As part of ongoing efforts to support student well-being at Syracuse University, researchers from the Maxwell School of Citizenship and Public Affairs, the School of Education and the Barnes Center at The Arch invite students to participate in a brief…
A&S Speech Disorders Professor: Poet Amanda Gorman’s Story Shares Important Lesson
National Youth Poet Laureate and the youngest inaugural poet in U.S. history, Amanda Gorman, captured the world’s attention this month after she read her poem “The Hill We Climb” during the 2021 inauguration ceremonies. While her performance took people’s breath away, she revealed during a media interview that she previously suffered from a speech disorder and auditory processing disorder that made it challenging for her to pronounce and hear certain sounds.
Dr. Jonathan Preston is the director of the Speech Production Lab and an associate professor of communications sciences and disorders at Syracuse University’s College of Arts and Sciences. He specifically focuses on causes of and treatments for speech sound disorders, such as persisting articulation errors and childhood apraxia of speech. He says speaking strategies that Gorman attributes her success to, such as reciting poetry or rapping, can be helpful to solidify clear speech production.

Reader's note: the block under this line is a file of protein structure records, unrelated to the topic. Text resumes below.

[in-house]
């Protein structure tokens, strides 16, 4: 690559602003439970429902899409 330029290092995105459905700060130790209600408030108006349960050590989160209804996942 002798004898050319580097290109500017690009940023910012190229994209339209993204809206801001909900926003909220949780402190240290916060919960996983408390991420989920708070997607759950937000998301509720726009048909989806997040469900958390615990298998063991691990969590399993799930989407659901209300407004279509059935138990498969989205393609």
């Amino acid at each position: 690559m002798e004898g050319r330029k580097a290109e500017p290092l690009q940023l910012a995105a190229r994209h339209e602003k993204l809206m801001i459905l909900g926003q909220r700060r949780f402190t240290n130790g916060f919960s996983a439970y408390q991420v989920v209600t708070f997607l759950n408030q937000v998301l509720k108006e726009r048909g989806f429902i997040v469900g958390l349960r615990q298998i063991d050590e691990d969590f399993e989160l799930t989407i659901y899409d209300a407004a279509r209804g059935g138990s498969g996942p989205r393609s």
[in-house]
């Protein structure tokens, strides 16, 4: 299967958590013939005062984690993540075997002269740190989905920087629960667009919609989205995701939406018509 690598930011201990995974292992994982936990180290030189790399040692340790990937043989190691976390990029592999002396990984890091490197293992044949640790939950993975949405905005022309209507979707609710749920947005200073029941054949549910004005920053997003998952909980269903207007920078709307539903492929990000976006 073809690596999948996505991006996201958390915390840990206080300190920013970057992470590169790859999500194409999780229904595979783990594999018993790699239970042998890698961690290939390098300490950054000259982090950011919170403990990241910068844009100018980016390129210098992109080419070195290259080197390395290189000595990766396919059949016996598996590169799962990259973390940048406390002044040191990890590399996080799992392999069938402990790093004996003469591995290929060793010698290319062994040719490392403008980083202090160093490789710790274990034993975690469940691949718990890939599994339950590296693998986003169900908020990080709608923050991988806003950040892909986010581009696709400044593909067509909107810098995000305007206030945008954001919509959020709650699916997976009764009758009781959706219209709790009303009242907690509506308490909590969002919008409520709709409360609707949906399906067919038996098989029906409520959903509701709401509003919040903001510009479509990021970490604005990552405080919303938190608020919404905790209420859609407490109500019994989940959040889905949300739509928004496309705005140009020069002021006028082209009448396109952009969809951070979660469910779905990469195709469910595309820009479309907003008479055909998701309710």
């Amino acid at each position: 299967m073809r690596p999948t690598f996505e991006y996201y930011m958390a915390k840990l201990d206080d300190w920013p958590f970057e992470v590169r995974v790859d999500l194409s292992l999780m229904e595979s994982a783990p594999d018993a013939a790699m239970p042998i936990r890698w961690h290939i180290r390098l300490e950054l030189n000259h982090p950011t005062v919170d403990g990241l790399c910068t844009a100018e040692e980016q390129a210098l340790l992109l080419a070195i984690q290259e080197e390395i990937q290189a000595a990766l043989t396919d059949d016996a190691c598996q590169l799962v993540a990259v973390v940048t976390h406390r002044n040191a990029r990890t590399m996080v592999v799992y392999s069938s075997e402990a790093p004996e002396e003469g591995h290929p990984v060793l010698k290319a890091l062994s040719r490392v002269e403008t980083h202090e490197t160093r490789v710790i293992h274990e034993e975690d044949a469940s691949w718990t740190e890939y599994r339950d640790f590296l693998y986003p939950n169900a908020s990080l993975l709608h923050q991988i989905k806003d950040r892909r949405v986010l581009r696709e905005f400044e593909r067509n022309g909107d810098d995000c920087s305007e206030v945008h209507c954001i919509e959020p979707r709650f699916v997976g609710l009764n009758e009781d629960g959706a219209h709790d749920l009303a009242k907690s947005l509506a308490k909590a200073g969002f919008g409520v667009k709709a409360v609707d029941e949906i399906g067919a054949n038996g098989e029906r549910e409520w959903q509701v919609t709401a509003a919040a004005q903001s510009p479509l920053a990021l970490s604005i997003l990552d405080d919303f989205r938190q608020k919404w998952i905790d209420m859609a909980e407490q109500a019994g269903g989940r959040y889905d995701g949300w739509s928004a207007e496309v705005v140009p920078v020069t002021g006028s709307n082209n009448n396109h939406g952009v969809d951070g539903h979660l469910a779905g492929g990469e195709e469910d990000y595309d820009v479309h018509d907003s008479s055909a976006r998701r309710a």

“Amanda Gorman is a great example of a person with much to say, but who might not have always been understood. She describes her speech disorder has having difficulty saying certain sounds, including ‘r’. She has clearly overcome this challenge with hard work and the help of a speech-language pathologist, a professional who can help individuals figure out how to make certain speech sounds (to say ‘r’ lift up the front of your tongue, lower the back of your tongue, but keep the sides up in the back – it’s complicated!).
“Strategies such as poetry or rapping may be helpful to solidify clear productions once a person has learned the underlying articulatory movements of a sound. As Amanda states, repeating a song from Hamilton which is loaded with ‘r’ words helped her to rehearse the coordinated movements for clear speaking.”
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